A Review of Chanel Miller’s “Know My Name”


Penguin Random House

Chanel Miller’s Know My Name is an indictment of the American Justice’s failure to provide justice for victims of sexual assault.

Rajath Prabhakar, Head of Layout

Chanel Miller’s memoir, written in 2019, describes her sexual assault at the hands of Brock Turner in January of 2015, as well as the resulting court case. It offers a sobering view of the way American society is hardwired by the media to focus on how the consequences of rape ruin the life of rapist as opposed to how being the victim of rape traumatizes the victim. 


She writes that “I was pummeled with narrowed, pointed questions that dissected my personal life, love life, past life, family life, inane questions, accumulating trivial details to try and find an excuse for this guy who had me half naked before even bothering to ask for my name.” This is in stark contrast to the way the defendant is treated in the press, which slid in the detail that “he’s really good at swimming” in the midst of an article about said swimmer committing sexual assault.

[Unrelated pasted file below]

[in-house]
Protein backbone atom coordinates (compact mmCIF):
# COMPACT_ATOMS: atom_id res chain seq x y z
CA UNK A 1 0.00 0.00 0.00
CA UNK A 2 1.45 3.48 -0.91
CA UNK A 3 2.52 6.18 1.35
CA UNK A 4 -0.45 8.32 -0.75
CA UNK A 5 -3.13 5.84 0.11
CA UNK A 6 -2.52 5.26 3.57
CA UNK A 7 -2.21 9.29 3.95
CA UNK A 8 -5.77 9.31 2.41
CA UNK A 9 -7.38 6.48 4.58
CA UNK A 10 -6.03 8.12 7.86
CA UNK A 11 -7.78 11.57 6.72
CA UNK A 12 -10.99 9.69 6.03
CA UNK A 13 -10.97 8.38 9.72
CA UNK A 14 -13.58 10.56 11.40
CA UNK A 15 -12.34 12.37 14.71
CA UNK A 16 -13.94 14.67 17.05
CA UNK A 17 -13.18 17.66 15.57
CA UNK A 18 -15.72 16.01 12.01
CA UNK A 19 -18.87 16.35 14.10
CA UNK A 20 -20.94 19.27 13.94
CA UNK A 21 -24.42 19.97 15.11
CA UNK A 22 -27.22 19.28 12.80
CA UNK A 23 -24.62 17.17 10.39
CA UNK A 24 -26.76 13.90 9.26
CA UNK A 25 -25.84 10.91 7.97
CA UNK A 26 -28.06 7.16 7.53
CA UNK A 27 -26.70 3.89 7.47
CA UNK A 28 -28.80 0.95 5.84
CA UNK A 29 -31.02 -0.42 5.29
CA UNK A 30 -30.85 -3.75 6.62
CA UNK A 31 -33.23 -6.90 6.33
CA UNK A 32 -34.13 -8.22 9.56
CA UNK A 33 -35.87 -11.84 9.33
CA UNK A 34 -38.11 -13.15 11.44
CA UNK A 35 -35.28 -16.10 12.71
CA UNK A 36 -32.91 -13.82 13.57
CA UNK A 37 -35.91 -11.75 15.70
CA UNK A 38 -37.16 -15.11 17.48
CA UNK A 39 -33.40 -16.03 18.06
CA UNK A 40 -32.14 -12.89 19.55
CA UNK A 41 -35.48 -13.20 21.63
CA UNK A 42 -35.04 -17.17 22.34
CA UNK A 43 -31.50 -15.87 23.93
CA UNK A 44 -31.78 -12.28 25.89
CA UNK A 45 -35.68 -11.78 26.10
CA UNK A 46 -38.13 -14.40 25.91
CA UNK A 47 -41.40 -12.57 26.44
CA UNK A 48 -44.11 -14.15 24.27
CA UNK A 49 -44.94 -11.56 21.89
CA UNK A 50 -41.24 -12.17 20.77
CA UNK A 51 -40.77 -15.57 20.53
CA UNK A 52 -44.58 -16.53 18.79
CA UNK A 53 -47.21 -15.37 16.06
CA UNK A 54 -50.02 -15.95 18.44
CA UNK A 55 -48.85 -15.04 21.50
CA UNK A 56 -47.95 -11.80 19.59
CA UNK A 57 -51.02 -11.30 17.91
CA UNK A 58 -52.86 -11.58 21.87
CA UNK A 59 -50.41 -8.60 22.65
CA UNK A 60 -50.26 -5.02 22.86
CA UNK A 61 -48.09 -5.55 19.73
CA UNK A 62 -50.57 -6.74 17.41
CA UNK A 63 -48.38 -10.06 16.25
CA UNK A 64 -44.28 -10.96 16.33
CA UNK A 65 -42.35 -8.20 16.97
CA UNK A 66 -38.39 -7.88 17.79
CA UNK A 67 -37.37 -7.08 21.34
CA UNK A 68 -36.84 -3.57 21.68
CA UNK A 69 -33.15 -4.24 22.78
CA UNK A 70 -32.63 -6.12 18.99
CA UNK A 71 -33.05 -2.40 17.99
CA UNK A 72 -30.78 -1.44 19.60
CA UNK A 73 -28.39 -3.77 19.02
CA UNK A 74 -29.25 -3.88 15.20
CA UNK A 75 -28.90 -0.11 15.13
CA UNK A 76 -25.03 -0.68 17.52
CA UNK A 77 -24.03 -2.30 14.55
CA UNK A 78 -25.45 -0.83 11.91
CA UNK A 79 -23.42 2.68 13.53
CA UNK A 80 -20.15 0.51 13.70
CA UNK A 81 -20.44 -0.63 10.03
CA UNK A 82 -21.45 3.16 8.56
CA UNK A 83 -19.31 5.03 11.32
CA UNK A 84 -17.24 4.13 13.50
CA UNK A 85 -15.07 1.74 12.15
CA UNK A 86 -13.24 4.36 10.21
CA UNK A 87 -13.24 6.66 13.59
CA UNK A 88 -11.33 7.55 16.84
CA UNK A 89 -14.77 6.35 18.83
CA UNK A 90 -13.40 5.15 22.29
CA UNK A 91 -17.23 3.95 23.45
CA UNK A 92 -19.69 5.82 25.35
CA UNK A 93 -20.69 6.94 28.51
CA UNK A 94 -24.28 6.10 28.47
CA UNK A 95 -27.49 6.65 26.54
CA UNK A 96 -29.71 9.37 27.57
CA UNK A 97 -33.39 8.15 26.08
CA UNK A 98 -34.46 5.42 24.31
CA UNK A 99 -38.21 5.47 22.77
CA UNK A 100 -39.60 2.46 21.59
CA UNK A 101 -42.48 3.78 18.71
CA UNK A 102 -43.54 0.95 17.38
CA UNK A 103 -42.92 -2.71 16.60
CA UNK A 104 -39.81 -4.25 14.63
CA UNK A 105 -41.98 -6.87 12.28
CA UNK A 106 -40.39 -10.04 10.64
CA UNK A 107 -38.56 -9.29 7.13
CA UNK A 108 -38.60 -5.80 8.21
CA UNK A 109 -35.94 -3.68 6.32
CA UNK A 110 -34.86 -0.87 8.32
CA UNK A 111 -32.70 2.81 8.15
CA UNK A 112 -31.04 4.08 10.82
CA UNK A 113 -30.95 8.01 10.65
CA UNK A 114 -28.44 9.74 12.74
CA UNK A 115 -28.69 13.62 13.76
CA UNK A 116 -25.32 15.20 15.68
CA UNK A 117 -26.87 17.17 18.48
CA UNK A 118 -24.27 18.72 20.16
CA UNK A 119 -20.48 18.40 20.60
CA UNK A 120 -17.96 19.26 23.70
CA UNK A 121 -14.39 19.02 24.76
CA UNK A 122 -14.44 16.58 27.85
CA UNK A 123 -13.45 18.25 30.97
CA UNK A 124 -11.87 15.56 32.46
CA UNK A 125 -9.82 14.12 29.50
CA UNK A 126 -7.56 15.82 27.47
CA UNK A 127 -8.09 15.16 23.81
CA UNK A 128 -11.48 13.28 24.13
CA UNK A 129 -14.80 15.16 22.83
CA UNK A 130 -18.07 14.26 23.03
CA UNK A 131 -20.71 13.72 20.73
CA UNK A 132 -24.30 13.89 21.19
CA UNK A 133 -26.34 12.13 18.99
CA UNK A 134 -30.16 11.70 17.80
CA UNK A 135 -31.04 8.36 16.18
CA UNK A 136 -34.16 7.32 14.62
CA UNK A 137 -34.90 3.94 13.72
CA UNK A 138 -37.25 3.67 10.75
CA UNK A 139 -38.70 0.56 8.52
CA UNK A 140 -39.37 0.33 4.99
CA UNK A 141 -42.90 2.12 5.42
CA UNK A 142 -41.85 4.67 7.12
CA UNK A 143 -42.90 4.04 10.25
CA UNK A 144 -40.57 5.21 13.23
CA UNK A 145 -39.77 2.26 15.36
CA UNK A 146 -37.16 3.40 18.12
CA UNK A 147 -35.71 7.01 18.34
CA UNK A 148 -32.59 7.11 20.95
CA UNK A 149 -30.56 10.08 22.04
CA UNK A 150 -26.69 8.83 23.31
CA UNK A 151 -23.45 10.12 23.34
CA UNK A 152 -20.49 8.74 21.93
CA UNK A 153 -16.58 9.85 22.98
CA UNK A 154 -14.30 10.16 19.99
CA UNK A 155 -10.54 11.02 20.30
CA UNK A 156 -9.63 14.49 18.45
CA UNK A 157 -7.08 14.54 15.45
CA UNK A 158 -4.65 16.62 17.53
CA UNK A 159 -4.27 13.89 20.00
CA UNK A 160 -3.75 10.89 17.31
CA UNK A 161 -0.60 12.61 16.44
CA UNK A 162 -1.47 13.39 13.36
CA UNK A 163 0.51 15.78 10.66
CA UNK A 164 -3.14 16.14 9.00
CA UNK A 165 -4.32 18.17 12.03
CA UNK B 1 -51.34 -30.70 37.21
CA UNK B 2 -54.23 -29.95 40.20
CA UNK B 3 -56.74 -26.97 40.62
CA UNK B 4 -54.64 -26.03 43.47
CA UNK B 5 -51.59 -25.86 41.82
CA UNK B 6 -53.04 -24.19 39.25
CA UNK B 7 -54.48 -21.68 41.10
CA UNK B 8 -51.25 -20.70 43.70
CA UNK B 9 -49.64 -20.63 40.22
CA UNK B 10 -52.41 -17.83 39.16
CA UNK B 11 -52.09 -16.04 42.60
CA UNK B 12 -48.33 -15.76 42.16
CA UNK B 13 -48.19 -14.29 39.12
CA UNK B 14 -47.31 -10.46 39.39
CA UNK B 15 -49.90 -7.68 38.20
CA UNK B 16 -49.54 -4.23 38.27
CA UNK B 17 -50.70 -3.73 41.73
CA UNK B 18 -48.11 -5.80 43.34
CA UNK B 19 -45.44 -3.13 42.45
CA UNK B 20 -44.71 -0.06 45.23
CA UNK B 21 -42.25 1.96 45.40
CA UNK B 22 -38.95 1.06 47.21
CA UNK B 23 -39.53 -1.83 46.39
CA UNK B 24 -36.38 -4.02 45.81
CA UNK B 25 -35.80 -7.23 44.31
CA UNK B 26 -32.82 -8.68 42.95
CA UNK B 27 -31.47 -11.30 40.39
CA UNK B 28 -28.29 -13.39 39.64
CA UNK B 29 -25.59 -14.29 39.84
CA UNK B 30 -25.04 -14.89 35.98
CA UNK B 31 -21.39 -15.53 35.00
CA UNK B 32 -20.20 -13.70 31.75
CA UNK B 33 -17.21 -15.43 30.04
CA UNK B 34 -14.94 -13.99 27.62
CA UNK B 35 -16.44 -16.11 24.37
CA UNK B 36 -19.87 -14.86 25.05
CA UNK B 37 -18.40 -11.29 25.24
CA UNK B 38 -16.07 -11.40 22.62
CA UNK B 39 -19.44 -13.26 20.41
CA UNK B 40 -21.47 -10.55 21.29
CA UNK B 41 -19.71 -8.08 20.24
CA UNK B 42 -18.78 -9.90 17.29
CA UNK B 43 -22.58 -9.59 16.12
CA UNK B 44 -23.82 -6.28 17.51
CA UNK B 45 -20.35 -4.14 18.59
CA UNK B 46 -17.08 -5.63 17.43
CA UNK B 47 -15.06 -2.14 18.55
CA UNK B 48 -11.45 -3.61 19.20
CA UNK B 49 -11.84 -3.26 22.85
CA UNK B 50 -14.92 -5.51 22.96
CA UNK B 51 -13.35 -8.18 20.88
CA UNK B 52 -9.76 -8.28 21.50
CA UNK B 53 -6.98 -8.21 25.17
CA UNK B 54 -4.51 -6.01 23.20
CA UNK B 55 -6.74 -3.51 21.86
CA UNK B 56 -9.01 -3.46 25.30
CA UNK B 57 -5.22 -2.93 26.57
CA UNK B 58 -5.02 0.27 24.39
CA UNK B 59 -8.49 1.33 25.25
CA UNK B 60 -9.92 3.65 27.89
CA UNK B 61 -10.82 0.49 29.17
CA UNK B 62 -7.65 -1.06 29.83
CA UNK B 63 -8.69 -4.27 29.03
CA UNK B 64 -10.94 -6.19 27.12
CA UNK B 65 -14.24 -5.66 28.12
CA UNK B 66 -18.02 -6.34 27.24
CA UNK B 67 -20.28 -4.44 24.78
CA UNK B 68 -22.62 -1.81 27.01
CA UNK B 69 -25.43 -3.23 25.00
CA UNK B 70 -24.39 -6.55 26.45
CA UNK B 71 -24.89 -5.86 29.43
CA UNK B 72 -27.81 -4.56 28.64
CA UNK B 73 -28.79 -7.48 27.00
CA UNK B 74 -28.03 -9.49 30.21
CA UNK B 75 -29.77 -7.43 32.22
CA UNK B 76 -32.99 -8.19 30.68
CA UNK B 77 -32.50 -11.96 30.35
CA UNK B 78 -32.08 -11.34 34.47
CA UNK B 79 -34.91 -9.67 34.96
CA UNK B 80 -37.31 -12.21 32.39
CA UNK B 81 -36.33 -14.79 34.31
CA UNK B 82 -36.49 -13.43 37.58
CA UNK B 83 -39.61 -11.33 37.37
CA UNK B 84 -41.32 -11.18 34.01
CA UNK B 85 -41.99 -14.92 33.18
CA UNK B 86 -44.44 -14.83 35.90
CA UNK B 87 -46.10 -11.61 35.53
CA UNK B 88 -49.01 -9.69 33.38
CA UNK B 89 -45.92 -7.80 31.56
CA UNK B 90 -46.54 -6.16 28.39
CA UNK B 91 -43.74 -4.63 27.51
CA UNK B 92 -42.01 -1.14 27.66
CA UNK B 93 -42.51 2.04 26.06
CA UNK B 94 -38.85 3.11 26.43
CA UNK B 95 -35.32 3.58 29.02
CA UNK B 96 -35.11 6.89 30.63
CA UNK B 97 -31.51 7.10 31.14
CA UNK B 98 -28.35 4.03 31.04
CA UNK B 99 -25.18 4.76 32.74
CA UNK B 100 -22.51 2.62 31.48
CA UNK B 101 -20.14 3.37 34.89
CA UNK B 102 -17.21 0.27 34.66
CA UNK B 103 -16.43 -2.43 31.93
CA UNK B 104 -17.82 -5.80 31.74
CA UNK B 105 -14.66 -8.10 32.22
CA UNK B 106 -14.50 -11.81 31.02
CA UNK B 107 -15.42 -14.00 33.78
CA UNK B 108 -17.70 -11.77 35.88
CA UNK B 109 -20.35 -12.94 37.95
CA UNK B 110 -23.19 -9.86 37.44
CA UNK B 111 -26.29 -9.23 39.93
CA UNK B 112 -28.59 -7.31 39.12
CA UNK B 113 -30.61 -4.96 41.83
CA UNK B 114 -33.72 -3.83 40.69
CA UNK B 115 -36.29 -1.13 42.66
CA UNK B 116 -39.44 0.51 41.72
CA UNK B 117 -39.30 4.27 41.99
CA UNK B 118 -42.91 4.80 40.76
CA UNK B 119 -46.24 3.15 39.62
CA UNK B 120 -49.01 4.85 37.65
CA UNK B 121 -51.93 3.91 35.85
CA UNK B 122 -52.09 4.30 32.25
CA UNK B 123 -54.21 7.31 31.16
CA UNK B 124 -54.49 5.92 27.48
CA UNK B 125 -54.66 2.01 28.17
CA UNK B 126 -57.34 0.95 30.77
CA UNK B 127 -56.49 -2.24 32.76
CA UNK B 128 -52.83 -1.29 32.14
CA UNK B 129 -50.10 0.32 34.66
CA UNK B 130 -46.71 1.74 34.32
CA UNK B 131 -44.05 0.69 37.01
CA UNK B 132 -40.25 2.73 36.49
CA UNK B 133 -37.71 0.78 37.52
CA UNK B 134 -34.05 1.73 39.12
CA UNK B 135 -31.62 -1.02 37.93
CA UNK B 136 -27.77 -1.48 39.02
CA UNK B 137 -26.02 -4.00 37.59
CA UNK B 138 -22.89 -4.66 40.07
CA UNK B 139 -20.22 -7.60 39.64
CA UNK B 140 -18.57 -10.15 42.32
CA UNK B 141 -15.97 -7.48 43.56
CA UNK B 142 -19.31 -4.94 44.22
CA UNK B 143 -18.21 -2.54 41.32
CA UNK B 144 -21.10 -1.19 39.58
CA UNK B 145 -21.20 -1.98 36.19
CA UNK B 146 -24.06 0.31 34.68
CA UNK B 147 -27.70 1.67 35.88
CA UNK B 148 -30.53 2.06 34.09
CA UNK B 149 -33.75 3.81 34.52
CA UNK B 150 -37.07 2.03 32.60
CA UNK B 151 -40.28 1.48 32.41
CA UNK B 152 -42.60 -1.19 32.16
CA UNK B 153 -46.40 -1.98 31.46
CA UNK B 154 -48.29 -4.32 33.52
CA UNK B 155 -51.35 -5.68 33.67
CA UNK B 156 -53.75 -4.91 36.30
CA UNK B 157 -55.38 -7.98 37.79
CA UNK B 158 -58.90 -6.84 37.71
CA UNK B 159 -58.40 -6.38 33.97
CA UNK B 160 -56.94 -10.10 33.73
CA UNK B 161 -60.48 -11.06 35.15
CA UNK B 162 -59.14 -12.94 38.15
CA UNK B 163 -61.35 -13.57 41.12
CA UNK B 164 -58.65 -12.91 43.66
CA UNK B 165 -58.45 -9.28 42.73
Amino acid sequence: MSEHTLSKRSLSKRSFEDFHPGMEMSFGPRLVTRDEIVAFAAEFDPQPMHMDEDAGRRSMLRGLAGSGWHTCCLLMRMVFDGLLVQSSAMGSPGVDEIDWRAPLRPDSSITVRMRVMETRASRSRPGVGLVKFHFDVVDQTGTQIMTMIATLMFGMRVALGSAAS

In addition to the gender double standards, Miller also points out the classist dynamic in this case. Noting that “if punishment is based on potential, privileged people will be given lighter sentences”, she exposes society’s tendency to view its moneyed with the benefit of the doubt, such that in the event of wrongdoing by said privileged individual, the authorities are more likely to believe them over the less-privileged victim. 


Miller’s poignant account of her assault and the draining process of litigation is a must-read. However, I would advise readers to make sure they are in the right state of mind before picking this up, as the subject matter can be very heavy at times. It is very powerful, and offers readers a look inside a justice system that seeks to dehumanize and anonymize survivors.